Code: Select all
// C
if( ) {
    dosomething
    if( ) {
        dosomething
        for( ) {
            dosomething
            }
        }
        dosomething7
    }
dosomething


which is visually similar to the indentation style. And when there's a long block, I'll add something like "// end for j" after the closing brace.

There's no substitute for a good editor/IDE in any case.
dennis
 
Posts: 21

Re: Unintended Consequences

Postby Charles » Sat Feb 16, 2008 7:32 pm

The most infamous example of the weakness of the curly syntax is this:
Code: Select all
if (x < y)
    if (name == null)
        foo();
else
    bar();


The programmer intended bar() to execute if not "x < y" as evidenced by his indentation. That is not what will happen as the parser puts the "else" with the nearest "if".

Here's an interesting post on Python's indented blocks: http://www.secnetix.de/~olli/Python/block_indentation.hawk

I agree with the author that mixing spaces and tabs in the same line for indentation is a bad idea. So much so that Cobra will give an error with what sequence of characters it found:

foo.cobra(5): error: Cannot mix tabs and spaces in indentation. [TAB][TAB][SPACE]...

I disagree that tabs are to be avoided. I use tabs in all my code except for some test cases to make sure the space people will be happy. (And that space bug with doc strings is fixed for the next release.)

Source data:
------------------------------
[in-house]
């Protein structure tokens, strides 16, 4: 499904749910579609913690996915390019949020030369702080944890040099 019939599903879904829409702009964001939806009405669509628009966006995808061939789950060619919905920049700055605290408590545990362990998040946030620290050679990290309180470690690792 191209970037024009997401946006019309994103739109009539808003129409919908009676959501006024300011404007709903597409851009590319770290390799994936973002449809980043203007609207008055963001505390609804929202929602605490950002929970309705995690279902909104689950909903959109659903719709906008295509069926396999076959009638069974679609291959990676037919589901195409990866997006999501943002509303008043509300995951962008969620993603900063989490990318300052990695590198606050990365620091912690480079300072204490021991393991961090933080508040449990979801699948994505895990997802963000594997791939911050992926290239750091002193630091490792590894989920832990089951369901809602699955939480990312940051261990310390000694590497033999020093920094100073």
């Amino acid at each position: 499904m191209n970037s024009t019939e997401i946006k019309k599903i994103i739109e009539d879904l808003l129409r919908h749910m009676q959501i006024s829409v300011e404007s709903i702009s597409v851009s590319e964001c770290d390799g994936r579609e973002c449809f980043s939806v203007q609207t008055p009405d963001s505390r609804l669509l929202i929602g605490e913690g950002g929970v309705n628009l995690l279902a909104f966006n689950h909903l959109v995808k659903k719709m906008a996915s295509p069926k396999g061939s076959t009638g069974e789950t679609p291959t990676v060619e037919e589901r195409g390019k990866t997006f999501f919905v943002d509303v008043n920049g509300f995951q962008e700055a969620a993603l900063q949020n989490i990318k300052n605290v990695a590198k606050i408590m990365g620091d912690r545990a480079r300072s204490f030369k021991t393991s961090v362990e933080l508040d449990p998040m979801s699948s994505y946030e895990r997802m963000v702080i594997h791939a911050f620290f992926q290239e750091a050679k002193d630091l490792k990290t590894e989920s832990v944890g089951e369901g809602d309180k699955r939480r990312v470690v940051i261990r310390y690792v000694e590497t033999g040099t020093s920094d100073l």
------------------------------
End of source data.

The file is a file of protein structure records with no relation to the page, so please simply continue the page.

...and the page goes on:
The earliest language I know of with indentation, not counting make files, is Python's ancestor, ABC.
Charles
 
Posts: 2510
Location: Los Angeles, CA

Re: Unintended Consequences

Postby khjklujn » Sun Feb 17, 2008 7:36 am

Code: Select all
// C
if( ) {
    dosomething
    if( ) {
        dosomething
        for( ) {
            dosomething
            }
        }
        dosomething7
    }
dosomething

Hmm, in the context of the example I provided, I think I may have to change my religious affiliation. :oops: I rather like the convention you presented. It'll be a hard sell in C shops, but I can think of a couple of javascript people who could be converted.
khjklujn
 
Posts: 29

Re: Unintended Consequences

Postby Thorsten » Fri Feb 29, 2008 7:45 pm

Code: Select all
// C
if( ) {
    dosomething
    if( ) {
        dosomething
        for( ) {
            dosomething
            }
        }
        dosomething7
    }
dosomething


This is the worst thing you can do, when using a curly-brace language.

Because things like this are allowed:
Code: Select all
if (a)
    doSomething1();
else
    doSomething2();


Using curly braces in the same line like the condition forces you to read extremely carefully the code to distinguish the cases shown. Therefore I do not recommend to put curly braces into the same line like the condition. In fact, I really hate it, to be honest. :D

Thorsten
Thorsten
 
Posts: 2

Re: Unintended Consequences

Postby Charles » Fri Feb 29, 2008 8:25 pm

Doesn't matter since Cobra uses indentation-only, like Python. :D
Charles
 
Posts: 2510
Location: Los Angeles, CA